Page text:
The rise of social media influencers

Last updated: 05-09-2018

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The rise of social media influencers

More and more followers of fashion appear to be "under the influence" of a new breed of opinion-maker, and big fashion houses are taking note. Alina Cho is charting the trend:

At this year's Oscar De La Renta fashion show, actress Dakota Fanning sat front row. So did Anna Wintour, Vogue magazine's indomitable editor in chief.

But sitting just across the runway from Wintour was Tina Craig, part of a growing army of social media stars known as "influencers."

"What I do is, I basically am just your friend next door.  I'm your girlfriend. But I have this access that you want," Craig said.

It's access she's earned by amassing a huge online following, where she's known as Bag Snob. What makes Craig front-row fashion royalty are her candid, make-or-break handbag reviews.

"If I love something, I love it. If I don't, I tell you exactly why," she said.

"I think they don't call 'em influencers for nothing," said Alex Bolen, the chief executive of Oscar De La Renta. "It would not be an exaggeration to say that our handbag business has taken off through our engagement with the influencer community. Our production has doubled."

Tina Craig is part of the new fashion establishment -- internet celebrities who get paid for showing off what they wear and how they live. 

Craig and Bryan Yambao (known to his fans as Bryanboy) were among the first influencers. Bryanboy is also among the most outrageous.

"It took time to get validation," Yambao said. "You know, it was hard for me to get into the shows. I would often get rejected by houses where I would request them."

Now, Bryanboy sits front-and-center.  He got his first big break in 2008 when designer Marc Jacobs created the Bryanboy handbag. "He emailed me and said, 'You know, Bryan, I'm gonna name a bag after your honor.'"

Cho asked, "What did you think?"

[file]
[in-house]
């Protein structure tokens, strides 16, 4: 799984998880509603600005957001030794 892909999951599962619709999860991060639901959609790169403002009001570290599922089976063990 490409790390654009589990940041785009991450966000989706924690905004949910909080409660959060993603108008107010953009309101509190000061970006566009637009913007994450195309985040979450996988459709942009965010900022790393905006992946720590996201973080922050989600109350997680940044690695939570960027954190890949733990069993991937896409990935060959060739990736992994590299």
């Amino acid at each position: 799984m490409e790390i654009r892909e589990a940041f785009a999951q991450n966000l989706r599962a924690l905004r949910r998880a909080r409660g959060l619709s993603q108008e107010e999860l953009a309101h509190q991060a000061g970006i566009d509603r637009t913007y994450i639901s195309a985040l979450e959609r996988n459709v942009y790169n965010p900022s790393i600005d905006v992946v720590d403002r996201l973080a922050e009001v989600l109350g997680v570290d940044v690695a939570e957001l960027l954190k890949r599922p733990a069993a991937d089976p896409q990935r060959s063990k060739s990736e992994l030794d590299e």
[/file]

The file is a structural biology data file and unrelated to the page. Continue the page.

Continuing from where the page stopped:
"You know, I cried!" he laughed.

What started with Marc Jacobs is now a full-time, richly rewarded career. Bryanboy now works with Gucci, Prada and Calvin Klein. When asked how much he earns, he replied, "It's six figures, yes."

Designer Michael Kors says these digital pioneers are nbot just peddling influence; they've become role models.

"It hearkens back to the days of, I don't know, back in old Hollywood, when there were screen magazines and people would look at them and say, 'Oh, well, I have dark hair. I want to look like Ava Gardner,'" said Kors. 

"I think that influencers are that today."

Jay Fielden, editor in chief of Esquire magazine, calls influencers paid promoters, and says they lack the credibility, depth and values of mainstream journalists. 

"These people aren't evil," he said. "They're not bad people, and many of them are talented as stylists or photographers.

"[But] they don't even know what a standard is. I know this is a very negative view, but it's because I believe so wholeheartedly in what it is that magazines have represented culturally in America and what they still do."

"So, what is it that they do that influencers do not?" asked Cho.

But influencers argue they, too, tell stories. Take beauty influencer Desi Perkins. She started as a freelance makeup artist.  Five years ago, she casually began posting makeup tutorials on YouTube. The videos went viral.

        She's so popular, she now has an agent, and has turned an extra bedroom into a makeshift Hollywood studio.

Perkins said, "Before, if you had wanted to get your foot in the door somewhere, you had to know somebody. And now it's, you're at home with a camera."

Estee Lauder, the beauty behemoth, took notice, and has paid Perkins to appear in videos and promote products on Instagram.

You could call John Demsey, a top executive at Estée Lauder, a satisfied customer. "People show the money when they see the results," he said  "And there's no question that [Perkins], and people like you, are the new media stars."

"You're gonna make me cry here on camera!" Perkins said.

Cho asked Demsey about Estée Lauder's social/digital marketing budget: "Is it safe to say 30 percent of your ad budget goes toward [influencers]? 50 percent?"

"You're in the zone," he replied.

Influencers are now so plentiful, and powerful, that the federal government has begun requiring them to clearly identify who's picking up the tab. 

But Desi Perkins insists her views are not for sale. She said, "I always have them send me products so that I can try it out before I say 'Yes' to the partnership. Because if I hate something, I'm not gonna tell people I love something."

By the year 2020, Ad Week magazine says influencer marketing will be a $10 billion industry.

Perkins told Cho, "I want to have an empire. I want to find the next step of creating something big for myself."


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